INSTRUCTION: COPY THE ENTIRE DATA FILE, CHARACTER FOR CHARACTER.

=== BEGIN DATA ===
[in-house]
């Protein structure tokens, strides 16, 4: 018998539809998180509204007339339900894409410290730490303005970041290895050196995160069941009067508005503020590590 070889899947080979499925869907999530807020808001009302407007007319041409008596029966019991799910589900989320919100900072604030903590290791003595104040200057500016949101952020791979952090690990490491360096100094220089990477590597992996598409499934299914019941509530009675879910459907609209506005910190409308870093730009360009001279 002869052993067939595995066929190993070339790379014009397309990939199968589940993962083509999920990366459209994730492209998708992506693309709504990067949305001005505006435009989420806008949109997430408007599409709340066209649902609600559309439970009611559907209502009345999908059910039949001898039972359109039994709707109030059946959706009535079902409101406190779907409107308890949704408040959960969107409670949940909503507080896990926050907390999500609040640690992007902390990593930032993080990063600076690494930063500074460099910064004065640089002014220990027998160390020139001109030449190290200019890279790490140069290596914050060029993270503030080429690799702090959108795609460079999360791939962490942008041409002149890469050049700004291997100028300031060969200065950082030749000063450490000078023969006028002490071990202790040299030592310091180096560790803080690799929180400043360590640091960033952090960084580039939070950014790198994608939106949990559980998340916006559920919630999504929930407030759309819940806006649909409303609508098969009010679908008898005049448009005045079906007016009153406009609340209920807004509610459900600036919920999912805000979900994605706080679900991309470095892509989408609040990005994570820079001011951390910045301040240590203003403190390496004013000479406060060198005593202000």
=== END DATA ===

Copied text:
[in-house]
């Protein structure tokens, strides 16, 4: 018998539809998180509204007339339900894409410290730490303005970041290895050196995160069941009067508005503020590590 070889899947080979499925869907999530807020808001009302407007007319041409008596029966019991799910589900989320919100900072604030903590290791003595104040200057500016949101952020791979952090690990490491360096100094220089990477590597992996598409499934299914019941509530009675879910459907609209506005910190409308870093730009360009001279 002869052993067939595995066929190993070339790379014009397309990939199968589940993962083509999920990366459209994730492209998708992506693309709504990067949305001005505006435009989420806008949109997430408007599409709340066209649902609600559309439970009611559907209502009345999908059910039949001898039972359109039994709707109030059946959706009535079902409101406190779907409107308890949704408040959960969107409670949940909503507080896990926050907390999500609040640690992007902390990593930032993080990063600076690494930063500074460099910064004065640089002014220990027998160390020139001109030449190290200019890279790490140069290596914050060029993270503030080429690799702090959108795609460079999360791939962490942008041409002149890469050049700004291997100028300031060969200065950082030749000063450490000078023969006028002490071990202790040299030592310091180096560790803080690799929180400043360590640091960033952090960084580039939070950014790198994608939106949990559980998340916006559920919630999504929930407030759309819940806006649909409303609508098969009010679908008898005049448009005045079906007016009153406009609340209920807004509610459900600036919920999912805000979900994605706080679900991309470095892509989408609040990005994570820079001011951390910045301040240590203003403190390496004013000479406060060198005593202000």